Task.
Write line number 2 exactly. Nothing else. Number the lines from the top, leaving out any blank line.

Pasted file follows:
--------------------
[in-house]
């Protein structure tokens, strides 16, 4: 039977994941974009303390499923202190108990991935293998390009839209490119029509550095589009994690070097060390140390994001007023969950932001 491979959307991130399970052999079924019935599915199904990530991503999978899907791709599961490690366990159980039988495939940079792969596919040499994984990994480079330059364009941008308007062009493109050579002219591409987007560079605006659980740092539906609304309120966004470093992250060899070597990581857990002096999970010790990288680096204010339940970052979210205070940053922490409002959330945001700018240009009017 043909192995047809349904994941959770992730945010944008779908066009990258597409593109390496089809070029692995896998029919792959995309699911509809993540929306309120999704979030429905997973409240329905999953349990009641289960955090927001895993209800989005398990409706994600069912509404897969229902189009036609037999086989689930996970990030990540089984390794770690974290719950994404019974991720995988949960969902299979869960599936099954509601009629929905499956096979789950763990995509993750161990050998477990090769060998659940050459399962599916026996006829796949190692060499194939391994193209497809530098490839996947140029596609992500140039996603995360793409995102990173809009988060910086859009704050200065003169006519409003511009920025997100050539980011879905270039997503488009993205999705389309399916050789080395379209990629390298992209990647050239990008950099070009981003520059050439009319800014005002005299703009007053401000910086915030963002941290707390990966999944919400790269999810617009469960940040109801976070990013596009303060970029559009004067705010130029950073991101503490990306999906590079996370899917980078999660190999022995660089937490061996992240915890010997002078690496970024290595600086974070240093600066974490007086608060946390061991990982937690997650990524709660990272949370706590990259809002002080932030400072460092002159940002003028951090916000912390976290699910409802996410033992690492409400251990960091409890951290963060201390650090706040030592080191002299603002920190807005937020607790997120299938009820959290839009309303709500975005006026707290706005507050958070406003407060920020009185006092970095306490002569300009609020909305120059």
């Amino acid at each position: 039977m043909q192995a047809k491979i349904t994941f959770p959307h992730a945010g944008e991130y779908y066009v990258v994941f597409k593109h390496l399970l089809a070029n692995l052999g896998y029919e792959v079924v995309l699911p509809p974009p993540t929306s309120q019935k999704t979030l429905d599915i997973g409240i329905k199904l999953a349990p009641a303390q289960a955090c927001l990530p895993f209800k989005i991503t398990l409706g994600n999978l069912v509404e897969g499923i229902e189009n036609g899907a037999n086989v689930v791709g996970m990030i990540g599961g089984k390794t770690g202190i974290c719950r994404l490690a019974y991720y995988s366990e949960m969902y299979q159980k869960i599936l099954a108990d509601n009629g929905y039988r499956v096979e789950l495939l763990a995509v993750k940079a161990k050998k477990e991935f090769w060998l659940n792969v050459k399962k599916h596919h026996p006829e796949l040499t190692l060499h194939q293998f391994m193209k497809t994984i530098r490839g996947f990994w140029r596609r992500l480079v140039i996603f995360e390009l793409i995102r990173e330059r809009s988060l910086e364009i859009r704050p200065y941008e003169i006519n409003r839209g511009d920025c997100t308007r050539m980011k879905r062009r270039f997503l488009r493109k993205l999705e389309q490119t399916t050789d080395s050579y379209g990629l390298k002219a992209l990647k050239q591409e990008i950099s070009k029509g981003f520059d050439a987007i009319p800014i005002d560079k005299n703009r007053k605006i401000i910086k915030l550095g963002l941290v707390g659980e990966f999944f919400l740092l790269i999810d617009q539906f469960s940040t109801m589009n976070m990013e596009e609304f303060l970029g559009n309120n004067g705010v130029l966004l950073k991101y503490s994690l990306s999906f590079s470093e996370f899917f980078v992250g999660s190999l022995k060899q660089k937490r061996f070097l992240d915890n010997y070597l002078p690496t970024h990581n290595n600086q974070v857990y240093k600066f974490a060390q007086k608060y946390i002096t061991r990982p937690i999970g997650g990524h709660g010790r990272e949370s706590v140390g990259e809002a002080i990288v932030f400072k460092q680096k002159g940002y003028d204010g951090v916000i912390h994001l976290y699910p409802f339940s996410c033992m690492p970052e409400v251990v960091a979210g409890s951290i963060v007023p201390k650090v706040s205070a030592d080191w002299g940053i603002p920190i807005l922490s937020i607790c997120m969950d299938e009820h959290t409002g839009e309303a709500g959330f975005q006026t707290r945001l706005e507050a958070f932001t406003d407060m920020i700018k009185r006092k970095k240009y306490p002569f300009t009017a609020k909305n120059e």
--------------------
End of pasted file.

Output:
């Protein structure tokens, strides 16, 4: 039977994941974009303390499923202190108990991935293998390009839209490119029509550095589009994690070097060390140390994001007023969950932001 491979959307991130399970052999079924019935599915199904990530991503999978899907791709599961490690366990159980039988495939940079792969596919040499994984990994480079330059364009941008308007062009493109050579002219591409987007560079605006659980740092539906609304309120966004470093992250060899070597990581857990002096999970010790990288680096204010339940970052979210205070940053922490409002959330945001700018240009009017 043909192995047809349904994941959770992730945010944008779908066009990258597409593109390496089809070029692995896998029919792959995309699911509809993540929306309120999704979030429905997973409240329905999953349990009641289960955090927001895993209800989005398990409706994600069912509404897969229902189009036609037999086989689930996970990030990540089984390794770690974290719950994404019974991720995988949960969902299979869960599936099954509601009629929905499956096979789950763990995509993750161990050998477990090769060998659940050459399962599916026996006829796949190692060499194939391994193209497809530098490839996947140029596609992500140039996603995360793409995102990173809009988060910086859009704050200065003169006519409003511009920025997100050539980011879905270039997503488009993205999705389309399916050789080395379209990629390298992209990647050239990008950099070009981003520059050439009319800014005002005299703009007053401000910086915030963002941290707390990966999944919400790269999810617009469960940040109801976070990013596009303060970029559009004067705010130029950073991101503490990306999906590079996370899917980078999660190999022995660089937490061996992240915890010997002078690496970024290595600086974070240093600066974490007086608060946390061991990982937690997650990524709660990272949370706590990259809002002080932030400072460092002159940002003028951090916000912390976290699910409802996410033992690492409400251990960091409890951290963060201390650090706040030592080191002299603002920190807005937020607790997120299938009820959290839009309303709500975005006026707290706005507050958070406003407060920020009185006092970095306490002569300009609020909305120059």